Writing Prompt: humans are the only persistence hunters in the Galaxy Games.
The thing was waiting inside a cave around the edge of a large, freshwater lake, with water that shimmered in the light of the three suns above.
I hugged the cliffside and stayed low. Crouching in the scrub, I checked my knife, still coated in the coagulated blue liquid that I assumed was the blood of my last kill. Wiping it on the growth around me, I inhaled and exhaled.
Two more. That was it. Two more kills and I could go home. They would come and collect me in the strange, pyramidal ships that seemed to defy the laws of physics and take me to Earth.
I wanted to go home. I didn't want to be on this godforsaken, alien hellhole any more. I wanted to eat real Terran fruit, drink water that didn't taste like metal. Most of all, though, I wanted to get back to my life.
Hunters. That's what they wanted. Three from each species in the known universe, dropped onto a neutral planet and left to fight it out until only one species survived.
The other two humans - I didn't know them - hadn't lasted three days. They were used to trophy hunts, elephants and weakened, starving tigers, not intelligent species that could fight back.
And they didn't fight back in ways we expected. None of the other species appeared to be persistence hunters, like humans, they were pursuit predators, or ambush predators. At first, this was a surprise, but I soon learned to turn it to my advantage.
I could wait them out. I could pursue them across the wide plains of the strange world until they tired, then stick them. That was my advantage.
And now, three weeks later, only three remained. I checked my right forearm and saw the lines of tiny, multicoloured gems implanted in my skin. When this horror show had first begun, months ago, every gem was illuminated. Now there were only two.
I didn't know what it was called, or where it came from, but I knew it was fast. It was bipedal but could run on all fours, at a speed similar to that of a cheetah. That had caught out Dan, one of the other humans I'd been dumped here with. The thing had leapt onto him and ripped out his throat before we could say 'oh, shit'.
I'd encountered the thing that I had decided to call a fastclaw again three days ago. It had pursued me into a forested area and I'd only managed to escape its grasp by climbing a tree. Unable to kill me in that first burst of energy, it had soon tired and retreated.
Then it was my turn. I began to follow it at a distance. When it turned to me and tried to attack, I would ensure I had an escape route. It did this three times during the pursuit, but quickly ran down its reserves. After a while, it stopped attacking me and put all its energy into escaping.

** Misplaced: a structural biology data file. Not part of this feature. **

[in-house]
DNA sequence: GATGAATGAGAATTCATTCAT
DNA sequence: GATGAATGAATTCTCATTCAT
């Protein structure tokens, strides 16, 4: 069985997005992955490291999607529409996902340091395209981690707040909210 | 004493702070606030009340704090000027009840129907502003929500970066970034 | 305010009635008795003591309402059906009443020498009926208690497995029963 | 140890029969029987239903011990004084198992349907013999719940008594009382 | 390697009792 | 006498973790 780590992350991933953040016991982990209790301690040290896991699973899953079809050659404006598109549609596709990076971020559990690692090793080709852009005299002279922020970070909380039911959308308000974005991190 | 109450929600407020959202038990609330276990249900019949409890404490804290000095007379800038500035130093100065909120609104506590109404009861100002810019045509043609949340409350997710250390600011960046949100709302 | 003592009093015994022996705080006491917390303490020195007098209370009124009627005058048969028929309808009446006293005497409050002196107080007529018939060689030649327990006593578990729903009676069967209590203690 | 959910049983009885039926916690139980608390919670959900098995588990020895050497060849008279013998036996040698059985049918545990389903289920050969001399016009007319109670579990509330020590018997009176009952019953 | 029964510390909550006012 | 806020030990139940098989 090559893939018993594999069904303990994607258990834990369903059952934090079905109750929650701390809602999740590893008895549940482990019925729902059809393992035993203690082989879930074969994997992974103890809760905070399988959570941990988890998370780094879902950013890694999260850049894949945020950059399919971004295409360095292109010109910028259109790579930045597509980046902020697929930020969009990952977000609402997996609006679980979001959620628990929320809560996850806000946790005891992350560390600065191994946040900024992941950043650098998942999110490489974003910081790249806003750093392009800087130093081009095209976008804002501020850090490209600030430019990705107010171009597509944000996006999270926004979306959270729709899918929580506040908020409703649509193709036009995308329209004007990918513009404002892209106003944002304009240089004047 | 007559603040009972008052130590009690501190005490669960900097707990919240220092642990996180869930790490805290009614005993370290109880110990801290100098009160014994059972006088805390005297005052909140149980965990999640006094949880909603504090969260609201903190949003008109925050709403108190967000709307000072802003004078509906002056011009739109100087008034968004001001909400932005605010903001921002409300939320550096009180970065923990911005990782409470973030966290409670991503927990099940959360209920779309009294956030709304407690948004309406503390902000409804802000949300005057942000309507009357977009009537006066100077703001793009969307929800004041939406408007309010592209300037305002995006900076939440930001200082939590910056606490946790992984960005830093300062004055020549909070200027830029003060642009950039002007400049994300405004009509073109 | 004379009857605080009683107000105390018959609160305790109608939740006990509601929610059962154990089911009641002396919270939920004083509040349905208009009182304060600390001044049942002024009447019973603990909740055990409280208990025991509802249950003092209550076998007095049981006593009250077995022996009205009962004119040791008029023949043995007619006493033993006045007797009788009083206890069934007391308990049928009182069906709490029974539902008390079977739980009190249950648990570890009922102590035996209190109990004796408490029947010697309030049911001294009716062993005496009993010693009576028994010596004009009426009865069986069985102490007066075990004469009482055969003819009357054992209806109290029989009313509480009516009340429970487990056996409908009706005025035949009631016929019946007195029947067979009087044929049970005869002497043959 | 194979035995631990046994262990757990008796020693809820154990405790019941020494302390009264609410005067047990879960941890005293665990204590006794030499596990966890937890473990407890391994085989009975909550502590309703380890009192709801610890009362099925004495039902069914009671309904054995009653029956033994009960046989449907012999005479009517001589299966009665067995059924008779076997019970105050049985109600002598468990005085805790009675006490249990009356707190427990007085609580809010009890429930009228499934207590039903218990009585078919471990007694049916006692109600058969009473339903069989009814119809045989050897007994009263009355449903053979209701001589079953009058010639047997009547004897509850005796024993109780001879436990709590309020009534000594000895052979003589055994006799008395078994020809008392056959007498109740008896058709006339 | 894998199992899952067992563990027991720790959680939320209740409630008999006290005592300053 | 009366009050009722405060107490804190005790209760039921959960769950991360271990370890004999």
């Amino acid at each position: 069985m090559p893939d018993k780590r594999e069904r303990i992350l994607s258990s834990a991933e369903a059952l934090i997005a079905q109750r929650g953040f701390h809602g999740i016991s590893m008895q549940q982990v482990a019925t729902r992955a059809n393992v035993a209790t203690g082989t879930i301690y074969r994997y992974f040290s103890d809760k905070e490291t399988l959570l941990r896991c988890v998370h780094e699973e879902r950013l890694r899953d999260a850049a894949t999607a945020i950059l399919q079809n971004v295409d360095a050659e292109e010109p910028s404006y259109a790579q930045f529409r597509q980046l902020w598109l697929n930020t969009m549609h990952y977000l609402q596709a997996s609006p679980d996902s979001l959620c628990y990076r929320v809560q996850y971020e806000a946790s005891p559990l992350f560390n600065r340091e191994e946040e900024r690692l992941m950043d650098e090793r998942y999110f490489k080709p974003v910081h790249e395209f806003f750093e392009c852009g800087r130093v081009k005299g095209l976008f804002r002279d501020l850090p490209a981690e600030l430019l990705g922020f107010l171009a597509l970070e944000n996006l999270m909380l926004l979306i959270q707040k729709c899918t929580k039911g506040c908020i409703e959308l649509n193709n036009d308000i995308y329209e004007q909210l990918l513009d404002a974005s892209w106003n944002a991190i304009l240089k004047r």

Only it couldn't. I pursued it at a slow and steady pace over miles of plainsland and hinterlands. It tired and eventually turned to hiding.
And now I was going to kill it.
I entered the cave quietly and slowly, knife raised, waiting for its last gasp attack. I could hear its low, clicking breath in the darkness ahead.
'It's over,' I said. 'Only one of us is making it out of this cave alive.'
I knew it didn't speak English. I didn't care.
T-t-t-t-t-GASP, came its strange breaths.
Then it lunged. Claws and fangs and wild eyes set into a pointed, narrow maw. One claw caught me across the shoulder and dug out a deep, bloody gouge. I screamed but lashed out with my knife, burying it so deep in the creature's stomach that my hand went partially inside the wound. Its skin was soft and thin, no predators on its home planet capable of getting close enough to puncture it.
It roared and leapt backwards, but it was too tired, and I followed it, plunging the knife into its flesh again and again. Cobalt blue liquid splattered across my face and the strange, leather-like armour we'd been provided with.
The creature gasped one final time, then fell silent after a single, pained gurgle. It was over.
Before standing, I lifted the creature's paw-like hand and sliced one of its clawed fingers off, pocketing it. Even on an alien world, I was still a hunter, and I was having my trophy.
I pushed myself up and allowed myself a proper look at my foe. It had no equivalent that I could think of, somewhere between a bat and a wolf, with a pinched face covered in scars, and tendrils that were splayed out around its head.
This creature had been the apex predator of its world. Its species hadn't been challenged in millennia. Then, like me, it had been transplanted to this world to face other creatures of equal ability. It perhaps thought it was going to use its superior speed and strength to get home. It hadn't counted on the extreme endurance and durability of the human form.
I was so wrapped up in my thoughts that I didn't sense the walls closing in. I'd been so distracted by the pursuit that I hadn't noticed their fleshy sheen and vague pulsing.
My endurance was no help when the walls suddenly snapped shut on me like the mouth of a Venus fly trap. I felt my bones shatter under the immense pressure, unable to scream as my lungs were crushed.
Human endurance had triumphed over the speed and power of the fastclaw, but my hubris had left me open to attack from a creature that didn't even need to move to hunt. A creature that was content to sit and wait until its prey stumbled into its mouth, unaware of the danger.
The last thoughts I had before I burst open like a grape were of home. I thought of the crowning achievements of humanity, a species that had conquered its homeworld and even believed it could conquer the stars, that no other species out there could match us.
And I realised we were wrong.
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